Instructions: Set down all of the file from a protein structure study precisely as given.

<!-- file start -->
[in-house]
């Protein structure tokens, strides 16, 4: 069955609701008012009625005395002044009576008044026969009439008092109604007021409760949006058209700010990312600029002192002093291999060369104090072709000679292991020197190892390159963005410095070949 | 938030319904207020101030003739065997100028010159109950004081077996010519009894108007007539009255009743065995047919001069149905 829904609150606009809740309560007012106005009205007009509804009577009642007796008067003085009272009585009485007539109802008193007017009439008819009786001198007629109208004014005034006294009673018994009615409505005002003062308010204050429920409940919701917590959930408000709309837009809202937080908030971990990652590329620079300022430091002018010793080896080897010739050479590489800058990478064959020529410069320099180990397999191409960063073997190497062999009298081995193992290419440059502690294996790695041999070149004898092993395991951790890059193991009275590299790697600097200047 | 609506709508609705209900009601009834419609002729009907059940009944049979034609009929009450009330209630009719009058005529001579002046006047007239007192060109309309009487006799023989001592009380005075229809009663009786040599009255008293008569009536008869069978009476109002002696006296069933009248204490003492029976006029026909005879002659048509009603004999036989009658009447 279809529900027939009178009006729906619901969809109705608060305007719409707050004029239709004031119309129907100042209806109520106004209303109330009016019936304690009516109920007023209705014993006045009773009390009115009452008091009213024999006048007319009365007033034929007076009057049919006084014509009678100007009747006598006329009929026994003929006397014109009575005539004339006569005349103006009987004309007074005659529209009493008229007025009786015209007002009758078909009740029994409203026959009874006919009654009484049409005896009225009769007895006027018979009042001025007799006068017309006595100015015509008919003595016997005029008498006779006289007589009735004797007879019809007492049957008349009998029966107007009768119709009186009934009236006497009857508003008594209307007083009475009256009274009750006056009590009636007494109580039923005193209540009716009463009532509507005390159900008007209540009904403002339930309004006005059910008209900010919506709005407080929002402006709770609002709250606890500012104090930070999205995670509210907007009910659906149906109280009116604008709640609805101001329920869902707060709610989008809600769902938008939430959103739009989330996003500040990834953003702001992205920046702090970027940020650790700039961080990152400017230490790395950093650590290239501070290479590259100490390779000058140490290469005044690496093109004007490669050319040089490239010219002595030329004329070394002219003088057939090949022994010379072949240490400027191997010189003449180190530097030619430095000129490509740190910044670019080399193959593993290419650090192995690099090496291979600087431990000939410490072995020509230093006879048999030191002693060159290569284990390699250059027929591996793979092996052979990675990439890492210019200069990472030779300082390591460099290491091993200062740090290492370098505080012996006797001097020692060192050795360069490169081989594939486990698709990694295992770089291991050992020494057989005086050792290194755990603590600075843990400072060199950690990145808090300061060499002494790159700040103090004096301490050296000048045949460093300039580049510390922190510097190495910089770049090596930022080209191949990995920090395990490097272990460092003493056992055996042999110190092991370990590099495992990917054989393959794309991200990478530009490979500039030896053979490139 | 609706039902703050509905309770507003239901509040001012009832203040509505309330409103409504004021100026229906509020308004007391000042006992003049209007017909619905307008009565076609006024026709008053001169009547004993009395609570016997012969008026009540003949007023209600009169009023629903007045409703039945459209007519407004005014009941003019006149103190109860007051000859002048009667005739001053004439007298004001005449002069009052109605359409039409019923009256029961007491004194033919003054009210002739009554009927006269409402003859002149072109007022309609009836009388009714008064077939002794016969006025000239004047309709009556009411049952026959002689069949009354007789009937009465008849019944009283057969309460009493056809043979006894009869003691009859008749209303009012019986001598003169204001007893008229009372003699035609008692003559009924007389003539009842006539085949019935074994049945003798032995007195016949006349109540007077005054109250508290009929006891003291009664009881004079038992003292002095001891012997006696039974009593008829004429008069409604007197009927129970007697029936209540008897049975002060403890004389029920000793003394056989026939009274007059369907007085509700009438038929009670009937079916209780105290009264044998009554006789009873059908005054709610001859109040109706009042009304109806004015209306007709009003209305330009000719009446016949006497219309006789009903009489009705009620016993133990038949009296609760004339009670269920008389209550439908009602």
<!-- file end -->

[in-house]
């Protein structure tokens, strides 16, 4: 069955609701008012009625005395002044009576008044026969009439008092109604007021409760949006058209700010990312600029002192002093291999060369104090072709000679292991020197190892390159963005410095070949 | 938030319904207020101030003739065997100028010159109950004081077996010519009894108007007539009255009743065995047919001069149905 829904609150606009809740309560007012106005009205007009509804009577009642007796008067003085009272009585009485007539109802008193007017009439008819009786001198007629109208004014005034006294009673018994009615409505005002003062308010204050429920409940919701917590959930408000709309837009809202937080908030971990990652590329620079300022430091002018010793080896080897010739050479590489800058990478064959020529410069320099180990397999191409960063073997190497062999009298081995193992290419440059502690294996790695041999070149004898092993395991951790890059193991009275590299790697600097200047 | 609506709508609705209900009601009834419609002729009907059940009944049979034609009929009450009330209630009719009058005529001579002046006047007239007192060109309309009487006799023989001592009380005075229809009663009786040599009255008293008569009536008869069978009476109002002696006296069933009248204490003492029976006029026909005879002659048509009603004999036989009658009447 279809529900027939009178009006729906619901969809109705608060305007719409707050004029239709004031119309129907100042209806109520106004209303109330009016019936304690009516109920007023209705014993006045009773009390009115009452008091009213024999006048007319009365007033034929007076009057049919006084014509009678100007009747006598006329009929026994003929006397014109009575005539004339006569005349103006009987004309007074005659529209009493008229007025009786015209007002009758078909009740029994409203026959009874006919009654009484049409005896009225009769007895006027018979009042001025007799006068017309006595100015015509008919003595016997005029008498006779006289007589009735004797007879019809007492049957008349009998029966107007009768119709009186009934009236006497009857508003008594209307007083009475009256009274009750006056009590009636007494109580039923005193209540009716009463009532509507005390159900008007209540009904403002339930309004006005059910008209900010919506709005407080929002402006709770609002709250606890500012104090930070999205995670509210907007009910659906149906109280009116604008709640609805101001329920869902707060709610989008809600769902938008939430959103739009989330996003500040990834953003702001992205920046702090970027940020650790700039961080990152400017230490790395950093650590290239501070290479590259100490390779000058140490290469005044690496093109004007490669050319040089490239010219002595030329004329070394002219003088057939090949022994010379072949240490400027191997010189003449180190530097030619430095000129490509740190910044670019080399193959593993290419650090192995690099090496291979600087431990000939410490072995020509230093006879048999030191002693060159290569284990390699250059027929591996793979092996052979990675990439890492210019200069990472030779300082390591460099290491091993200062740090290492370098505080012996006797001097020692060192050795360069490169081989594939486990698709990694295992770089291991050992020494057989005086050792290194755990603590600075843990400072060199950690990145808090300061060499002494790159700040103090004096301490050296000048045949460093300039580049510390922190510097190495910089770049090596930022080209191949990995920090395990490097272990460092003493056992055996042999110190092991370990590099495992990917054989393959794309991200990478530009490979500039030896053979490139 | 609706039902703050509905309770507003239901509040001012009832203040509505309330409103409504004021100026229906509020308004007391000042006992003049209007017909619905307008009565076609006024026709008053001169009547004993009395609570016997012969008026009540003949007023209600009169009023629903007045409703039945459209007519407004005014009941003019006149103190109860007051000859002048009667005739001053004439007298004001005449002069009052109605359409039409019923009256029961007491004194033919003054009210002739009554009927006269409402003859002149072109007022309609009836009388009714008064077939002794016969006025000239004047309709009556009411049952026959002689069949009354007789009937009465008849019944009283057969309460009493056809043979006894009869003691009859008749209303009012019986001598003169204001007893008229009372003699035609008692003559009924007389003539009842006539085949019935074994049945003798032995007195016949006349109540007077005054109250508290009929006891003291009664009881004079038992003292002095001891012997006696039974009593008829004429008069409604007197009927129970007697029936209540008897049975002060403890004389029920000793003394056989026939009274007059369907007085509700009438038929009670009937079916209780105290009264044998009554006789009873059908005054709610001859109040109706009042009304109806004015209306007709009003209305330009000719009446016949006497219309006789009903009489009705009620016993133990038949009296609760004339009670269920008389209550439908009602």